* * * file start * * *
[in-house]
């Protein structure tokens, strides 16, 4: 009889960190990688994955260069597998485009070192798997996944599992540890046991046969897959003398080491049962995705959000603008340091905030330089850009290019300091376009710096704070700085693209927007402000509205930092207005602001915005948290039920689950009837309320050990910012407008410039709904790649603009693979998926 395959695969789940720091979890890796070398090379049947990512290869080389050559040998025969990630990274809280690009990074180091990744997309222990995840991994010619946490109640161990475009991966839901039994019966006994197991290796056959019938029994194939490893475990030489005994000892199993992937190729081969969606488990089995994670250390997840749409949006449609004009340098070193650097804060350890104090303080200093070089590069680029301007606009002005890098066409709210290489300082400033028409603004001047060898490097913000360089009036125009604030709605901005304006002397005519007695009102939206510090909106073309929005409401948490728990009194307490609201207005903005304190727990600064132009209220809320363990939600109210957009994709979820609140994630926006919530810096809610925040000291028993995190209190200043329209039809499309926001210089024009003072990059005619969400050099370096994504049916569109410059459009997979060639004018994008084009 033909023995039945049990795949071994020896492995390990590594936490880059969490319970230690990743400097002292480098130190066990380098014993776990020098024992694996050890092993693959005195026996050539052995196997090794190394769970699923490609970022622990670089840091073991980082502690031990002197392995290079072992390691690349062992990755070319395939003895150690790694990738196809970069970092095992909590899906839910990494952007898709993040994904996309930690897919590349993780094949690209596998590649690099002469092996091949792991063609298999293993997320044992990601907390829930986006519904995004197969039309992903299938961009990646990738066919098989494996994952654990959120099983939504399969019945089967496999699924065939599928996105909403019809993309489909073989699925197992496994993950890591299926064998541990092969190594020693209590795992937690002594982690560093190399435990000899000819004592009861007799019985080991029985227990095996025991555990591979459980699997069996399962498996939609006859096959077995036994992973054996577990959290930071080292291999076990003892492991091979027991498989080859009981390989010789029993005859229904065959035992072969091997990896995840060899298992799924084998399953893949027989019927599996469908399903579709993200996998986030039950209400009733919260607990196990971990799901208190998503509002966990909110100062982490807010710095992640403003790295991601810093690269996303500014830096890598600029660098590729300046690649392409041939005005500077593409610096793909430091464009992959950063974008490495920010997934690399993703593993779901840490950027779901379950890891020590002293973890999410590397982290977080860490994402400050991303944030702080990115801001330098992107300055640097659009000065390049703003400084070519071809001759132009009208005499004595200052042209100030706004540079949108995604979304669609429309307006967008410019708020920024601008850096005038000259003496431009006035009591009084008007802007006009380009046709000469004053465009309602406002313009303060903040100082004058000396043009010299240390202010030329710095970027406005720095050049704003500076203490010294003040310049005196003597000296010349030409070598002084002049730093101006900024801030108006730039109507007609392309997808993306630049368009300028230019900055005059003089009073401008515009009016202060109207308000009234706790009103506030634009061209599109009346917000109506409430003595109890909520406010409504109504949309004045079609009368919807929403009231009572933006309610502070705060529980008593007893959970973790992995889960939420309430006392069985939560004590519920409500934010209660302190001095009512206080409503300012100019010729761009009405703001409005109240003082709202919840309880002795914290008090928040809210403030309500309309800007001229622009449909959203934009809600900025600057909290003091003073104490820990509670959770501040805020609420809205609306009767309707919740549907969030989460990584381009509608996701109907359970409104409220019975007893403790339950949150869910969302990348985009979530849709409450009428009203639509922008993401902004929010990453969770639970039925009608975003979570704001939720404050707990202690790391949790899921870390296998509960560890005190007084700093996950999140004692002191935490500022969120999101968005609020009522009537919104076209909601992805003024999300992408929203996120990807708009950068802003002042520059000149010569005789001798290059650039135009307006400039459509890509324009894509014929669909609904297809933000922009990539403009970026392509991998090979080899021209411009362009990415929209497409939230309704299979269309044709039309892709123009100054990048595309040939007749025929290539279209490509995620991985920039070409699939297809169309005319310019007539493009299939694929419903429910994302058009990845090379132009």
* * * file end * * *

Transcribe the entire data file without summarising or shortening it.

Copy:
[in-house]
């Protein structure tokens, strides 16, 4: 009889960190990688994955260069597998485009070192798997996944599992540890046991046969897959003398080491049962995705959000603008340091905030330089850009290019300091376009710096704070700085693209927007402000509205930092207005602001915005948290039920689950009837309320050990910012407008410039709904790649603009693979998926 395959695969789940720091979890890796070398090379049947990512290869080389050559040998025969990630990274809280690009990074180091990744997309222990995840991994010619946490109640161990475009991966839901039994019966006994197991290796056959019938029994194939490893475990030489005994000892199993992937190729081969969606488990089995994670250390997840749409949006449609004009340098070193650097804060350890104090303080200093070089590069680029301007606009002005890098066409709210290489300082400033028409603004001047060898490097913000360089009036125009604030709605901005304006002397005519007695009102939206510090909106073309929005409401948490728990009194307490609201207005903005304190727990600064132009209220809320363990939600109210957009994709979820609140994630926006919530810096809610925040000291028993995190209190200043329209039809499309926001210089024009003072990059005619969400050099370096994504049916569109410059459009997979060639004018994008084009 033909023995039945049990795949071994020896492995390990590594936490880059969490319970230690990743400097002292480098130190066990380098014993776990020098024992694996050890092993693959005195026996050539052995196997090794190394769970699923490609970022622990670089840091073991980082502690031990002197392995290079072992390691690349062992990755070319395939003895150690790694990738196809970069970092095992909590899906839910990494952007898709993040994904996309930690897919590349993780094949690209596998590649690099002469092996091949792991063609298999293993997320044992990601907390829930986006519904995004197969039309992903299938961009990646990738066919098989494996994952654990959120099983939504399969019945089967496999699924065939599928996105909403019809993309489909073989699925197992496994993950890591299926064998541990092969190594020693209590795992937690002594982690560093190399435990000899000819004592009861007799019985080991029985227990095996025991555990591979459980699997069996399962498996939609006859096959077995036994992973054996577990959290930071080292291999076990003892492991091979027991498989080859009981390989010789029993005859229904065959035992072969091997990896995840060899298992799924084998399953893949027989019927599996469908399903579709993200996998986030039950209400009733919260607990196990971990799901208190998503509002966990909110100062982490807010710095992640403003790295991601810093690269996303500014830096890598600029660098590729300046690649392409041939005005500077593409610096793909430091464009992959950063974008490495920010997934690399993703593993779901840490950027779901379950890891020590002293973890999410590397982290977080860490994402400050991303944030702080990115801001330098992107300055640097659009000065390049703003400084070519071809001759132009009208005499004595200052042209100030706004540079949108995604979304669609429309307006967008410019708020920024601008850096005038000259003496431009006035009591009084008007802007006009380009046709000469004053465009309602406002313009303060903040100082004058000396043009010299240390202010030329710095970027406005720095050049704003500076203490010294003040310049005196003597000296010349030409070598002084002049730093101006900024801030108006730039109507007609392309997808993306630049368009300028230019900055005059003089009073401008515009009016202060109207308000009234706790009103506030634009061209599109009346917000109506409430003595109890909520406010409504109504949309004045079609009368919807929403009231009572933006309610502070705060529980008593007893959970973790992995889960939420309430006392069985939560004590519920409500934010209660302190001095009512206080409503300012100019010729761009009405703001409005109240003082709202919840309880002795914290008090928040809210403030309500309309800007001229622009449909959203934009809600900025600057909290003091003073104490820990509670959770501040805020609420809205609306009767309707919740549907969030989460990584381009509608996701109907359970409104409220019975007893403790339950949150869910969302990348985009979530849709409450009428009203639509922008993401902004929010990453969770639970039925009608975003979570704001939720404050707990202690790391949790899921870390296998509960560890005190007084700093996950999140004692002191935490500022969120999101968005609020009522009537919104076209909601992805003024999300992408929203996120990807708009950068802003002042520059000149010569005789001798290059650039135009307006400039459509890509324009894509014929669909609904297809933000922009990539403009970026392509991998090979080899021209411009362009990415929209497409939230309704299979269309044709039309892709123009100054990048595309040939007749025929290539279209490509995620991985920039070409699939297809169309005319310019007539493009299939694929419903429910994302058009990845090379132009």